Thursday, August 4, 2011

Adjusting levels: when too much is a good thing

Journaling reads:

The most popular topic of discussion surrounding babies is their eye color. I suppose there is not much else to talk about early on other than their physical attributes. You can't really ask about what hobbies they are into or what they do for work. So for the time being, Thomas' eye color is one of the most important parts of his identity.

When asked who he looks like, we say that he has his dad's features with his mom's coloring. Mom's eyes are brown, and dad's are blue-green. That means our offspring have about a 50% chance of having brown eyes. That statistic has played out perfectly, as one out of our two children has brown eyes.

Though almost all newborns' eyes are blue, his were very dark from the beginning. Within a few short months, they had transformed into a beautiful dark brown. They are so dark, in fact, that the true color is very difficult to capture on the camera. I tweaked this photo, adjusting the layers to bring out a rich brown that we can see in real life under the right lighting.

They say that eye color can continue to change until the age of three, but that brown eyes tend to stay brown. I certainly hope they do. They are just one more reason that I know he's mine when I look into his eyes.

~May 2011

I came up with this image of his face purely through experimentation. I was playing around with some of my photos, adjusting the color levels to see what I could come up with.

Here is what the original photo looks like:

As you can see, his irises appear very dark, almost black. That changed drastically to my surprise as I adjusted the levels and contrast. To get this effect, I first adjusted the levels (color > levels). I slid the middle arrow down to 2.0. This left the photo a little muddy. To bring out more color in the eyes, I increased the contrast to +43 (color > brightness/contrast). Lastly, I lowered the saturation of the entire photo except the eyes because I didn't want his blue shirt to detract from the “brown” mood.

Levels is a tool that adjusts the brightness of a photo. One can use levels to stretch the histogram, making the brightest parts brighter and the darkest parts darker. The trade-off is that you can lose detail by reducing the number of tones in the image. Rather than producing a soft gradient of color, adjusting the levels too much can lead to “posterization,” showing stark lines in between color values. Professional photographers use levels to make minor adjustments on their photos. The general rule is that if it is noticeable, you've gone too far. Of course, I don't follow that rule. I'm a scrapbooker, not a professional photographer.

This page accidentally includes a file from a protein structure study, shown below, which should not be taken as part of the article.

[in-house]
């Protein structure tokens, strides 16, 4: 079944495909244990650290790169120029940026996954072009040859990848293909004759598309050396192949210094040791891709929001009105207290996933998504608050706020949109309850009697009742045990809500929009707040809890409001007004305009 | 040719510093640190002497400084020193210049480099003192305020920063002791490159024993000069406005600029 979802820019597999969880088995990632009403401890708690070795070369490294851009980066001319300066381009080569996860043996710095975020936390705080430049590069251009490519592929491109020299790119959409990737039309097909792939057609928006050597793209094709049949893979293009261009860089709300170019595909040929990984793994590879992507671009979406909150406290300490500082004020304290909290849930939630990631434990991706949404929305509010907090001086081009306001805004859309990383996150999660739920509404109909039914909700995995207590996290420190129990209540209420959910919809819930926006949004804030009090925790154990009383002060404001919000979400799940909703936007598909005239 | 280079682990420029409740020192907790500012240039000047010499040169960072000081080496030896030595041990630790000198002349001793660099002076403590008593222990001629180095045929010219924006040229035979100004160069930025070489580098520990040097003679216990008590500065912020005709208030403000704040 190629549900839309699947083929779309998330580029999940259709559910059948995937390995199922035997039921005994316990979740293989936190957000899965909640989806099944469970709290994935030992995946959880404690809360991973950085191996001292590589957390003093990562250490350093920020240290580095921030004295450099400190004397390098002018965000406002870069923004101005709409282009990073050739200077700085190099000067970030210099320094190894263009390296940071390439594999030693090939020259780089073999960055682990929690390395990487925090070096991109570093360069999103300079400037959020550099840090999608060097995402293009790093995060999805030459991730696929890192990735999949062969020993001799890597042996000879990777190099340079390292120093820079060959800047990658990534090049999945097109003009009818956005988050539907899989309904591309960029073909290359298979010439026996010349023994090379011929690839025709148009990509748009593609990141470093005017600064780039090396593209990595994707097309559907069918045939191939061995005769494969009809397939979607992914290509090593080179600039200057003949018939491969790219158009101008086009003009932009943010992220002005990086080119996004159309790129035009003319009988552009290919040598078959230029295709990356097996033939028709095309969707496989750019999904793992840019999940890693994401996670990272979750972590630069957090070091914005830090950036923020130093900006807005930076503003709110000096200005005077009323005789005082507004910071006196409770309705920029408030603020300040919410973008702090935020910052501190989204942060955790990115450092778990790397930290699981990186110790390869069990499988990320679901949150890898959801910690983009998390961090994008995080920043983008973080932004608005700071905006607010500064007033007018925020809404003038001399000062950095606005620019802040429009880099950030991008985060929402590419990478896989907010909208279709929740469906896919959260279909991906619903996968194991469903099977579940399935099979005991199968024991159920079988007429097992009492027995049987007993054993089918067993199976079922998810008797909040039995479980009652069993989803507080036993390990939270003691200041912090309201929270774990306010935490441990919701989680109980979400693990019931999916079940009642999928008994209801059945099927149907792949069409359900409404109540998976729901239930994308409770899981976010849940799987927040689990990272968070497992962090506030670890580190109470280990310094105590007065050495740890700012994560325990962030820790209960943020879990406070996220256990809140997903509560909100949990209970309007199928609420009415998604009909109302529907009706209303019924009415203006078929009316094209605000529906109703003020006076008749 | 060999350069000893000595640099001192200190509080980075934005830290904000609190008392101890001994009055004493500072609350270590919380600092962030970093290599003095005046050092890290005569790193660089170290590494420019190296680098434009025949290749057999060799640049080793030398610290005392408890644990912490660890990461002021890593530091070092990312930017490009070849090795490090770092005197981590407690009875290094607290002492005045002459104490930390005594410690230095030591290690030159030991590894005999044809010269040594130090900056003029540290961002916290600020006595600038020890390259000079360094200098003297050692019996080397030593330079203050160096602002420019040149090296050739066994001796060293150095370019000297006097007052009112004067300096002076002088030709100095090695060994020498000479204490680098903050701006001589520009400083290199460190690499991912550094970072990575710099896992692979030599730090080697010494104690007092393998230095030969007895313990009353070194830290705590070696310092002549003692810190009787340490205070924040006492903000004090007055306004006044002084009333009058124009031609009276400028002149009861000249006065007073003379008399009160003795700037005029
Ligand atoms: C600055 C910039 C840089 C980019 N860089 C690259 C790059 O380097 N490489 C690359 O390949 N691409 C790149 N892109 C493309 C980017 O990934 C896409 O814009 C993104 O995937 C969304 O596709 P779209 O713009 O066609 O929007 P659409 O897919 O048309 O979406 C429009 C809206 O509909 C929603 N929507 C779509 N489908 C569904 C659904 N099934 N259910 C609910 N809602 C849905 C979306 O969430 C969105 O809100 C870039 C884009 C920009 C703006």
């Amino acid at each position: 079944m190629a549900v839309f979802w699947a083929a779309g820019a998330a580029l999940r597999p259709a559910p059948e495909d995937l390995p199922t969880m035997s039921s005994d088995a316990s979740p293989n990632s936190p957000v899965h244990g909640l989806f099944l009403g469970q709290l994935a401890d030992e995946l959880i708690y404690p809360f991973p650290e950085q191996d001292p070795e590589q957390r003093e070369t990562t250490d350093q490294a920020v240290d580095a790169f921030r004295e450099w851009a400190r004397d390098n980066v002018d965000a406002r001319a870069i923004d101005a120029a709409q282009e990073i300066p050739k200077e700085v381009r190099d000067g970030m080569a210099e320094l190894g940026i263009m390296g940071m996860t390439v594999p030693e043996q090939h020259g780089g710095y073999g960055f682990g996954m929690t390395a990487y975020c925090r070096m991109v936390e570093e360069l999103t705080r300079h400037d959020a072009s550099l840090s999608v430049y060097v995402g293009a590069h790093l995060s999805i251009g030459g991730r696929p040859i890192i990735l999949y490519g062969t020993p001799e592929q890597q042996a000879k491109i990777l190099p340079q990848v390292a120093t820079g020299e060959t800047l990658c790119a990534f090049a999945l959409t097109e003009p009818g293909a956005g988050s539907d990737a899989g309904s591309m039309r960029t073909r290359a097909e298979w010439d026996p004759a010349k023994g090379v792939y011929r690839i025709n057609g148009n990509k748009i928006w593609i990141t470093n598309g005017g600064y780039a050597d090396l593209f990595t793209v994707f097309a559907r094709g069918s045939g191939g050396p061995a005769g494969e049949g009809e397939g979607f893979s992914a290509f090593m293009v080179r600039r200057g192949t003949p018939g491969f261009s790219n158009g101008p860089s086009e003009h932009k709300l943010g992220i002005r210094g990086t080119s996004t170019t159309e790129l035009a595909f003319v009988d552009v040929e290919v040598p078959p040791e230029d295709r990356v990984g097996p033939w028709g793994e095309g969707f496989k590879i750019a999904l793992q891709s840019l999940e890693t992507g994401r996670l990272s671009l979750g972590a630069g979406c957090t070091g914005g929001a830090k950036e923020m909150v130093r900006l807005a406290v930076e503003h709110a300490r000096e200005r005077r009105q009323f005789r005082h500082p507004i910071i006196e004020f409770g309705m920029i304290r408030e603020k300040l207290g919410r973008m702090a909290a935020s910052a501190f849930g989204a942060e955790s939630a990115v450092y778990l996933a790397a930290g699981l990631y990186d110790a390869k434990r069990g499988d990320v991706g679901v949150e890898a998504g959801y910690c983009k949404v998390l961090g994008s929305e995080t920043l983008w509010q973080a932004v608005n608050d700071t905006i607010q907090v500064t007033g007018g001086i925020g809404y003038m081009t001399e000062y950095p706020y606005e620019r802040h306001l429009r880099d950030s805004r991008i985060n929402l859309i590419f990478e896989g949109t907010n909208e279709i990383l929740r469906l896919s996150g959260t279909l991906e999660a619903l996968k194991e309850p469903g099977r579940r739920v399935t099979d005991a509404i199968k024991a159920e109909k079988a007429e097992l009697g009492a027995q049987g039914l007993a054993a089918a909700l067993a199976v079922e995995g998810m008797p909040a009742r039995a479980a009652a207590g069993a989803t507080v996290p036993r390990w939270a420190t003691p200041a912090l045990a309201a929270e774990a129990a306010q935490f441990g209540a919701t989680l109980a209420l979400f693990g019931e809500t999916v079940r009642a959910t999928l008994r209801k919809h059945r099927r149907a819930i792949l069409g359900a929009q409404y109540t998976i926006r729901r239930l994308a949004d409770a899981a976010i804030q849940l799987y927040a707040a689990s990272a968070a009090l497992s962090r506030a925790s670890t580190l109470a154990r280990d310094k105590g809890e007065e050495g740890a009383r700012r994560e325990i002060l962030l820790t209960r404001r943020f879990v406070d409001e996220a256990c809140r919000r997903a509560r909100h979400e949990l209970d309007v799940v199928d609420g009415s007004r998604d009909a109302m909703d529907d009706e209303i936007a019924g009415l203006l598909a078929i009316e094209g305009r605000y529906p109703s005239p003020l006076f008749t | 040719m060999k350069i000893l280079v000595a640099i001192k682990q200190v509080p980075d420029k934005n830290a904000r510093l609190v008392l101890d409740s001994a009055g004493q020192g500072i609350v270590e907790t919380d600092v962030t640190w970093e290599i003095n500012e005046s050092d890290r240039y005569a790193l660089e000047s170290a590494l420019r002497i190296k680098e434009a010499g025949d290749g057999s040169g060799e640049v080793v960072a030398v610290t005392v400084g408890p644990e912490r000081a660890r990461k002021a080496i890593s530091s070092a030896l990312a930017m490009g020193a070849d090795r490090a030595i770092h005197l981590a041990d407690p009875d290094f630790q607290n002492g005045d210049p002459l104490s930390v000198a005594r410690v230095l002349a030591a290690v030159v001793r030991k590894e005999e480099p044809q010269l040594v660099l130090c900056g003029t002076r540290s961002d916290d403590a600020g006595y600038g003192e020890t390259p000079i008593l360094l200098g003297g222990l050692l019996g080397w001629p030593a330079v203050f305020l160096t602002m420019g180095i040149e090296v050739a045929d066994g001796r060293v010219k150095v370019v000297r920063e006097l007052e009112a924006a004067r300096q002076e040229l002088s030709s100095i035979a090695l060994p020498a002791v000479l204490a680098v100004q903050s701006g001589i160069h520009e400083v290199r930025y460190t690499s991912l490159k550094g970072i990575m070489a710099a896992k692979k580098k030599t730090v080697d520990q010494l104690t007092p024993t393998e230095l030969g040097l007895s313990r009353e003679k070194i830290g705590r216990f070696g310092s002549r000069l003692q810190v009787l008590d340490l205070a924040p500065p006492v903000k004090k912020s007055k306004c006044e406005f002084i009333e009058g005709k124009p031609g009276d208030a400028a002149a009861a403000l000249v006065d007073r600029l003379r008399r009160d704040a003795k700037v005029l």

Indeed, editing photos can destroy details and make them look fake. Yet when using the software to create art, one can use these tools to their fullest extent. It's kind of liberating, actually. I think of it as using broad brush strokes to paint an image. No one says Monet's paintings are unrealistic. Duh, they're supposed to be!

As you can see, I lost details in the face with my edits. But I thought it worked well with this layout. The eyes came out so bright, you should know what the page is about before reading the title (I hope). It turned out to be a perfect image for the words I wanted to say about his intense eye color.

There is no magic formula to creating an effect. Every photo is different, and there are an infinite number of ways to adjust them. By playing with photos, I was able to discover a great image to go along with some words I wanted to express. The lesson I learned is that great things can happen through experimentation. I always remind myself that there are no wasted supplies in digital scrapbooking. The worst that can happen is that I don't order a print!

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